Saturday 13 June 2020

Coronavirus: Satellite images of Wuhan hospitals show epidemic could have arrived last autumn, Harvard study shows

Harvard study shows increased levels traffic at Wuhan hospitals in September

The Covid-19 virus may have started spreading through China as early as autumn 2019 – months before Beijing officials reported the country’s first case, a study by Harvard Medical School suggests.

By analysing satellite images, researchers at the university discovered “a dramatic increase” in the number of cars parked outside six major Wuhan hospital in September, with a peak in traffic in December.

“Individual hospitals have days of high relative volume in both fall and winter 2019. However, between September and October 2019, five of the six hospitals show their highest relative daily volume of the analyzed series,” the study states.

The team also found increased internet traffic on search terms relating to Covid 19-like symptoms, such as coughing and diarrhoea, on the Chinese search engine Baidu.

Dr John Brownstein, who led the team and is a contributor to the Australian Broadcasting Corporation (ABC) which first broke the story, accepted that the evidence – yet to be peer reviewed – was circumstantial.

It did mark an important new milestone in attempting to trace the origins of the novel virus, he added.

“Something was happening in October,” Dr Brownstein told ABC News. “Clearly, there was some level of social disruption taking place well before what was previously identified as the start of the novel coronavirus pandemic.”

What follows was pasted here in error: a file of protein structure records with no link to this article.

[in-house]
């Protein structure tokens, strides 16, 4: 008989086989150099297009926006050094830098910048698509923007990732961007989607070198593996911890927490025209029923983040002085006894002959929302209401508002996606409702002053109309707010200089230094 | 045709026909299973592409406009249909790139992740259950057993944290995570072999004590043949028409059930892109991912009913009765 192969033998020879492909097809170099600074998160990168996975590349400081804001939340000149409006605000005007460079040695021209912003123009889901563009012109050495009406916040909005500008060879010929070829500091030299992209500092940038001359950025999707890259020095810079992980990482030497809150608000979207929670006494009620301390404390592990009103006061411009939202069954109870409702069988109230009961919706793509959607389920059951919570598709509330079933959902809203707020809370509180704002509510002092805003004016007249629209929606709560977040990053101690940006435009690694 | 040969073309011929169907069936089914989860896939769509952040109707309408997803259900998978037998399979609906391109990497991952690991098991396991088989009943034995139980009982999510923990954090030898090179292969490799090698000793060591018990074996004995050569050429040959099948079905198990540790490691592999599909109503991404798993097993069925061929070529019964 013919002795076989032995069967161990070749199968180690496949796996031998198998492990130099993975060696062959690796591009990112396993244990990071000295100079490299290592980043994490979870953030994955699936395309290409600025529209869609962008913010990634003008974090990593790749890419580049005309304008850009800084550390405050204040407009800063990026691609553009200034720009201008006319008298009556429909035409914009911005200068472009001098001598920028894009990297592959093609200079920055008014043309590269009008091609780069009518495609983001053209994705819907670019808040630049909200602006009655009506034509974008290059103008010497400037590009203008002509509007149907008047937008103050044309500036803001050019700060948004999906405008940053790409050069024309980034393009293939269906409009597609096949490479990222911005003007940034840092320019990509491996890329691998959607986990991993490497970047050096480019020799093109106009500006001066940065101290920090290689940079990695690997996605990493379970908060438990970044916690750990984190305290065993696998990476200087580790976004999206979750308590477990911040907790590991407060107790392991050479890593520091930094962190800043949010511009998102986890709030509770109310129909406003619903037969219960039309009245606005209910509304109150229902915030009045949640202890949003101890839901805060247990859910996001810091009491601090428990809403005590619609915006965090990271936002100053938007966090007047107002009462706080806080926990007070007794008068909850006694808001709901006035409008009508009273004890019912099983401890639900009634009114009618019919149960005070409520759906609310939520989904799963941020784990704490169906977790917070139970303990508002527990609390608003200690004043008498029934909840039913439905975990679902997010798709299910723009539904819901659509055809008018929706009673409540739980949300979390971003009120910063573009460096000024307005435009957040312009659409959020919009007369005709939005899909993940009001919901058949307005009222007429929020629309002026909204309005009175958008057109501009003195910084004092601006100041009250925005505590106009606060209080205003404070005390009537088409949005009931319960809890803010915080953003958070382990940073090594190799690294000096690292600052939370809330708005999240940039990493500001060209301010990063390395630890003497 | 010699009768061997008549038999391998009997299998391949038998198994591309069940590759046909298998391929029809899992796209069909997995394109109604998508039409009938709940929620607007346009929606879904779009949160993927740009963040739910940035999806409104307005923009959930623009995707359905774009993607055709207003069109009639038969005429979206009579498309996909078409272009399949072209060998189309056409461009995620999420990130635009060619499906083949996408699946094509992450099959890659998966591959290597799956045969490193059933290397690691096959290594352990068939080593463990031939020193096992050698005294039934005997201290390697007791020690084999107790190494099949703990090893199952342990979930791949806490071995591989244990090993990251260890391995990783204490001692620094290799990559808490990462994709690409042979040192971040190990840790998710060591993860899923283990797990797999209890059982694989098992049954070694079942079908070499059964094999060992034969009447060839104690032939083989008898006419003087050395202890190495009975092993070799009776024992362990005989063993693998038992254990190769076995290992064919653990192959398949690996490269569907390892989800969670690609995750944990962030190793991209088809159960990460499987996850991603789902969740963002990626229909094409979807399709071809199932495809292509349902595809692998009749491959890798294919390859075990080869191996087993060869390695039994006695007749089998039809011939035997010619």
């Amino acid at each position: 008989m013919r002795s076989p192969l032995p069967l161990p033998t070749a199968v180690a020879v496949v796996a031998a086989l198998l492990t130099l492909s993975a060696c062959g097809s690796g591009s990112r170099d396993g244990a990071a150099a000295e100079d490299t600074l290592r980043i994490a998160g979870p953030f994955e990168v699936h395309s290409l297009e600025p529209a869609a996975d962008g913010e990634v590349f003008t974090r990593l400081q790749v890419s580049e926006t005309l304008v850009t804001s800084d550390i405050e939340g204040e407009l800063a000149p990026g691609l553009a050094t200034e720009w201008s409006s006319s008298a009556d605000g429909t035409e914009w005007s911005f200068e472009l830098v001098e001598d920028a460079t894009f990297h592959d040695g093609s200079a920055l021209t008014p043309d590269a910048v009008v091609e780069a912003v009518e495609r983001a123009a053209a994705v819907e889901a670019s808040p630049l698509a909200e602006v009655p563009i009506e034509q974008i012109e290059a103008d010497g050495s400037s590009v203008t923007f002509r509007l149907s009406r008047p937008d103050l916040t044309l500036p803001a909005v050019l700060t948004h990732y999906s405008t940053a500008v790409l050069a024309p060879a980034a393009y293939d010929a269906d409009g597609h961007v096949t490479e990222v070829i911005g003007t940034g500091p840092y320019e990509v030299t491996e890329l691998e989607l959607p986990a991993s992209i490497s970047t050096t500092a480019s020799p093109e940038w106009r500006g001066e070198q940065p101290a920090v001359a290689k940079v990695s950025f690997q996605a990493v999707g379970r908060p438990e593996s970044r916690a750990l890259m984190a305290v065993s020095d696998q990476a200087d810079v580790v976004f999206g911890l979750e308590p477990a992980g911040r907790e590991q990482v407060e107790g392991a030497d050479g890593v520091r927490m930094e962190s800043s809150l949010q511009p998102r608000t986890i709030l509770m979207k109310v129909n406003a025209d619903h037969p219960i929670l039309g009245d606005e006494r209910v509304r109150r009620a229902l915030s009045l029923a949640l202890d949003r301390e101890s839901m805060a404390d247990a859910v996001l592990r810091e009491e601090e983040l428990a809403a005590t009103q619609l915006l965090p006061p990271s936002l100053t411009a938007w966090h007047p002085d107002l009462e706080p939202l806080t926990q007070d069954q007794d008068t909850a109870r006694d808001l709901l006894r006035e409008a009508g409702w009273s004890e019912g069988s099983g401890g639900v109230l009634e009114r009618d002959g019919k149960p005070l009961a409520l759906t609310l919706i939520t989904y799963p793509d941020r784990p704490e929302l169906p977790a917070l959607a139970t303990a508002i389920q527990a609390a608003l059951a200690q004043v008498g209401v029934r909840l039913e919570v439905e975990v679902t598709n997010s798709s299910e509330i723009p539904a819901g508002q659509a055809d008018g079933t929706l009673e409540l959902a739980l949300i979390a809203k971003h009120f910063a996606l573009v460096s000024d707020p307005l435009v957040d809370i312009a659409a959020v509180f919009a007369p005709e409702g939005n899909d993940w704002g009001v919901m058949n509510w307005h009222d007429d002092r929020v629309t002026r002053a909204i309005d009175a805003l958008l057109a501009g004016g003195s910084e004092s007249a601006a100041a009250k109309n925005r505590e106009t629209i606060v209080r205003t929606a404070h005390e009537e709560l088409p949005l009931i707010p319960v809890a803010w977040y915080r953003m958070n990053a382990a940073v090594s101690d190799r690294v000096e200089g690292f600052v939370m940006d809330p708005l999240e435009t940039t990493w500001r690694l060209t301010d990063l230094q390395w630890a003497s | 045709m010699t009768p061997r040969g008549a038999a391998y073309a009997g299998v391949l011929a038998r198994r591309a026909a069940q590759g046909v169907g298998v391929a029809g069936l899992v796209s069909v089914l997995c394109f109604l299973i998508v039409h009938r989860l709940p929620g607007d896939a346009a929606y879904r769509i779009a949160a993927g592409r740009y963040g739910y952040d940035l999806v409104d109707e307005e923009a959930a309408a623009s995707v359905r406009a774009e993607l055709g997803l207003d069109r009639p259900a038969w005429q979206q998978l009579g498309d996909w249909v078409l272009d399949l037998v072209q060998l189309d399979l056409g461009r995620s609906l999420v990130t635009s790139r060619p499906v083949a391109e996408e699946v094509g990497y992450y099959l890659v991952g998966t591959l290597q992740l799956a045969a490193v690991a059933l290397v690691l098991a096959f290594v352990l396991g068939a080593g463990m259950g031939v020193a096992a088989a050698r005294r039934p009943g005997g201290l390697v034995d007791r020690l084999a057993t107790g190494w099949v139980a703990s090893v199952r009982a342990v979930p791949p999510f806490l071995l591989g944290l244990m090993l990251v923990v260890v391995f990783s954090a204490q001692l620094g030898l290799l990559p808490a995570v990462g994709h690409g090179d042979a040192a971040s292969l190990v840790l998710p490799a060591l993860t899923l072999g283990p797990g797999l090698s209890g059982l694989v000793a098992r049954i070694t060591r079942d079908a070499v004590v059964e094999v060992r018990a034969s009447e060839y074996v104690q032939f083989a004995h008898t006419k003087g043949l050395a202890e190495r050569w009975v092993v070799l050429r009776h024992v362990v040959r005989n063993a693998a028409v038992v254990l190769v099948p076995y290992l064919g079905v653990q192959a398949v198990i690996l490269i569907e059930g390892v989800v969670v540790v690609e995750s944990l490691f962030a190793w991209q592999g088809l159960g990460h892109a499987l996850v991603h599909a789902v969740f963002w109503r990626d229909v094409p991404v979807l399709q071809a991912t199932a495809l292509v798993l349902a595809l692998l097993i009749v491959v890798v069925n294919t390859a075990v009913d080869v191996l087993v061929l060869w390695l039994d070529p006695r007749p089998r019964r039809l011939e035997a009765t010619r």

Several sources in the US have claimed that intelligence services there had detected that a new respiratory illness was circulating in China in late November and subsequently notified the Pentagon.

According to the WHO, the Wuhan Municipal Health Commission reported a cluster of pneumonia cases in the city on 31 December.

Around 40 cases were linked to a local wet market, which was shut down on 1 January. A week later Chinese officials identified a new strain of coronavirus; they shared the genetic sequence of Covid-19 on 12 January.

David Perlin, chief science officer at the Center for Discovery and Innovation in New Jersey, said he was intrigued by the research but questioned some of its methods.

Mr Perlin said the researchers had drawn inferences by “cherry-picking data”, suggesting that the findings may have been over-interpreted.

Previous research published in the Nature Microbiology journal suggests that the novel disease had already established itself and begun spreading in the Wuhan community by early January.

As of Tuesday morning, there were over 7 million cases of coronavirus reported across the globe and more than 406,00 confirmed deaths.

South America is now considered the epicentre of the pandemic, with Brazil last week reporting its daily record number of deaths.

(Source: Independent)

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